Monday, January 30, 2017

Reporting the economy : Top 10 tips from BBC

The BBC's business editor Robert Peston gives students his top 10 tips for reporting news about business and the economy.
1. Ask yourself: Why does it matter? Business and economics is about stuff that really affects the lives of millions of people, so start by making sure you understand why a change in the inflation rate, or a big loss made by a company, or a big movement in the stock market (and so on) actually matters. Read about a couple, for example, who have split up but are trapped into living with each other by a lack of movement in the housing market.
2. Avoid jargon. If you can't turn technical language into everyday English then you don't know what you're talking about. The BBC'sjargon buster may help you.
3. Be honest about what you do and don't know. If you are interviewing an expert, don't pretend to have knowledge you actually lack. Your interviewee will be a lot more helpful if you have the confidence to admit that you are a bit confused.
4. Identify the big trends that are shaping the world. Some are long term, such as the rise of the Chinese and Indian economies. Some are shorter term, such as the explosive growth of borrowing by the British government. When you have a sense of the trends, you'll know where to look for important stories and you'll be able to provide context and balance in the presentation of your stories. The BBC's recession tracker shows the UK trends in unemployment, house prices, interest rates, inflation, repossession and Gross Domestic Product (services and goods produced in a year). Why not test yourself now by thinking about how the rise of the Chinese and Indian economies might be relevant to us here in the UK.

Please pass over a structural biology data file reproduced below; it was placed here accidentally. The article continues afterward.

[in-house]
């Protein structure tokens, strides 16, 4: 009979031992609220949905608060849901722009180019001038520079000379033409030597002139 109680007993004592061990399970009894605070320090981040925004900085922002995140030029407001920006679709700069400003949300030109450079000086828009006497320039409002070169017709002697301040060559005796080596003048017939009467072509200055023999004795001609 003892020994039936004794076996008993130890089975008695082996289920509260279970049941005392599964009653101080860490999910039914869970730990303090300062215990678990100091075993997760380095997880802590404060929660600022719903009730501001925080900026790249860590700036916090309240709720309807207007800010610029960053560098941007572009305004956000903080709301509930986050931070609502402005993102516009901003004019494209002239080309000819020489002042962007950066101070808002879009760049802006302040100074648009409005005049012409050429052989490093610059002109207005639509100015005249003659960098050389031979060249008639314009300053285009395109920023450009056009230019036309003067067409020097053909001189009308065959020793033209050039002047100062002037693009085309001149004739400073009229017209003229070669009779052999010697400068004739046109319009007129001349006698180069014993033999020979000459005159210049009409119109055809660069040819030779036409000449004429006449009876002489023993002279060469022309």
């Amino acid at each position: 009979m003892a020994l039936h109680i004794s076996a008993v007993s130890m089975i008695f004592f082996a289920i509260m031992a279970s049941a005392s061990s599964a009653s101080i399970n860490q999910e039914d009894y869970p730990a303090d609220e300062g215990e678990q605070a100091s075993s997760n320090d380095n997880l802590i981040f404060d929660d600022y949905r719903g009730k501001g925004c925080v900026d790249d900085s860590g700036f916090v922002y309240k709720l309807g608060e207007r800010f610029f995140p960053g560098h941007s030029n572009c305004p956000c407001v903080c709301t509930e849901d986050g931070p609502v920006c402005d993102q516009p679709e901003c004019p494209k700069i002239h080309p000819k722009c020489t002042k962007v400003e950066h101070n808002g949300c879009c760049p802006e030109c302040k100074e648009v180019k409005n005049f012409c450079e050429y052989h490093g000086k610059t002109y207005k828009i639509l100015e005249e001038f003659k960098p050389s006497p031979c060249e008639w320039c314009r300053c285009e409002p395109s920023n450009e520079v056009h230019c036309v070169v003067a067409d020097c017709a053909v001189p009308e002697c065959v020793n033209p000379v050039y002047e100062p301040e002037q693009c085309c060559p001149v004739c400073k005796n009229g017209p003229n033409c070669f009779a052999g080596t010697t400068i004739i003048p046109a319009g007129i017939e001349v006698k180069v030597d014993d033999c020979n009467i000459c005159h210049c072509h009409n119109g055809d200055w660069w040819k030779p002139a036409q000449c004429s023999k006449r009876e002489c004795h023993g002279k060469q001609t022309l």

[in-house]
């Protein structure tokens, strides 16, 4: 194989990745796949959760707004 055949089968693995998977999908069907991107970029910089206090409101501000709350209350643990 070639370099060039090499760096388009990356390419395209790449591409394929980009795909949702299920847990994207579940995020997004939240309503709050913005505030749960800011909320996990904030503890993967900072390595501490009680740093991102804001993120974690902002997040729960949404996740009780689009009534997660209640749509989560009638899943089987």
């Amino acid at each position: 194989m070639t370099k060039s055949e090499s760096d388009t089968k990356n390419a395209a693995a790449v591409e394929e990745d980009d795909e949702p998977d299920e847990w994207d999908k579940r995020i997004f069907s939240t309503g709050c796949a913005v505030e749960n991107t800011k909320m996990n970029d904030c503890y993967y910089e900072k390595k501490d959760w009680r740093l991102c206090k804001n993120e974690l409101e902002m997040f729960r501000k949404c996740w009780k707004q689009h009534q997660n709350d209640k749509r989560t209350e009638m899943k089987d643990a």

5. Find good interviewees. Work hard to identify people who know stuff. Then try to win their confidence, so that they will share some of their precious knowledge with you.
6. Do some background research. Spend as much time as you can reading the business pages of the BBC News website and their equivalents in national newspapers. This will give you a useful sense of what's hot and what's not.
7. Don't be a sheep. Don't follow the herd. Be aware of what's obsessing the media, but do your own thing. Dare to stand out from the crowd. Have a look at some of the economy stories produced by other School Reporters .
8. Do some maths.
When you've got a bit of experience and confidence, you'll be able to take the data from official economic statistics or announcements by companies, and do a few simple sums that tell you useful things. For example, the economy of an area may be growing, and this may be presented as a great success. But if you have spotted that the population is growing at a faster rate, a simple bit of division would tell you that on average people there are actually getting poorer, not richer, which would undermine the claim of success. This Bitesize guide to handling data might help you.
9. Find out about jobs in your area. A good place to start as a reporter is assessing the local economy of where you live. Try to work out how most adults in your community make a living - and thus what stories could really grab their interest. A BBC special report on the UK in recession contains an "Around the UK" section which reflects what is happening near you.
10. Pity anyone who says that business and economics are boring. They are saying that they have no interest in understanding how the world works.